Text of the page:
Sects and Jazzy T-Shirts

Last Saturday when we arrived at Greenville Spartanburg airport we had to jostle for a place to check in because there was a group of 70 Baptist young people wearing jazzy T-shirts with Bible verses on them. They were off to Nicaragua on a mission trip. When we got to Atlanta there must have been another twelve such groups. They were clearly well organized, well funded and well, pretty annoying.

Now I’m one who has a lot of time for the Evangelical Protestants. I value the solid Christian faith I received as an Protestant. I like their zeal, their love for the Scriptures, their willingness to give sacrificially, their desire to spread the gospel and they usually do pretty good covered dish suppers.

However, I am annoyed by their open and aggressive missionary efforts in Catholic lands. I’m annoyed by it because it is based on the underlying assumption that “these people are held bondage in the darkness of Catholicism.” The language coming from Protestants may not be the old “Pope as Anti-Christ” stuff, but the foundational belief is still that Catholics aren’t really Christians, and that they need to get saved. Furthermore, the religion they are marketing is distinctly American. It comes with a whole slew of American assumptions about the world, and the Protestant American religion they are promoting is inevitably loaded with cultural exports that actually undermine already existing cultures.

The Protestant may respond that they are simply filling a need, and if the Catholic Church were doing it’s job, the people wouldn’t respond so readily to the Evangelical message. There may be some truth to that, and maybe the Catholic church has failed to evangelize successfully. This is pretty galling, considering that the Catholic Church evangelized these lands at great sacrifice in the sixteenth and seventeenth century far more effectivelly than the Protestants did in North America. You only have to read the stories of the amazing courage and sacrifice of the Jesuits and Franciscans of the time to see that the Catholics were busy as fantastic missionaries and martyrs while the Protestant Calvinists up North were (for the most part) ignoring the savages because they thought they could not possibly be part of the ‘elect’.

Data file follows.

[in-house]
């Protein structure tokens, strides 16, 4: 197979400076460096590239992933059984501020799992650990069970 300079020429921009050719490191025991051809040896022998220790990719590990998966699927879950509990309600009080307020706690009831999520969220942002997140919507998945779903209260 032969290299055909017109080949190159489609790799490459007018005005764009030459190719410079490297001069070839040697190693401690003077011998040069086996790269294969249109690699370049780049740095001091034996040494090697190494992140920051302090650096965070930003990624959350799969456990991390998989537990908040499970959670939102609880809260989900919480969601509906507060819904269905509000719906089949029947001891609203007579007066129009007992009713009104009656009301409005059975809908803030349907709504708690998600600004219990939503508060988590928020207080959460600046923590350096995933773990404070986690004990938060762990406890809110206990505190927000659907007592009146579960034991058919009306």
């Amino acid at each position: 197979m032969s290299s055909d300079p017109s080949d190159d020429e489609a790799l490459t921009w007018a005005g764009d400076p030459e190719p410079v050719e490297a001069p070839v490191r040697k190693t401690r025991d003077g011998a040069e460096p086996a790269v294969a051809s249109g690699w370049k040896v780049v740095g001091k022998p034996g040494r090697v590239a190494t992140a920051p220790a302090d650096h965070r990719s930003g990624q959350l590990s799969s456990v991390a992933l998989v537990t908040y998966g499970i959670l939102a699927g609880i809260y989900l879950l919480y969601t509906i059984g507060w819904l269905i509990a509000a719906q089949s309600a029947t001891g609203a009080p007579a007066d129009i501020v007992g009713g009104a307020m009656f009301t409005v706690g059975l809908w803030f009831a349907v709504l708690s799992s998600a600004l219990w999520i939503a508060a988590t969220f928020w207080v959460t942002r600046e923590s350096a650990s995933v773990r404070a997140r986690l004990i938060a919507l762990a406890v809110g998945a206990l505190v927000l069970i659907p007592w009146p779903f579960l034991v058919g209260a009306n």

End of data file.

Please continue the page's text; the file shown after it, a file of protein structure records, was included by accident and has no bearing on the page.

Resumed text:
I’ve tried hard to see the Protestant missionary efforts in Catholic lands positively, but I can’t. Here’s why: by very definition, in making a Catholic a Protestant they must narrow down the faith and make the convert deny his membership in the One Holy Catholic and Apostolic Church to join a sect. The convert himself may enjoy his new religion. He may actually gain some benefit in terms of belonging to a warm fellowship of believers or getting more knowledge of the Bible. He may feel ‘closer to Jesus’, but if, in the process, he has actually left the fullness of the faith, the experience has been illusory and subjective. In addition he has actually embraced much that is simply false teaching.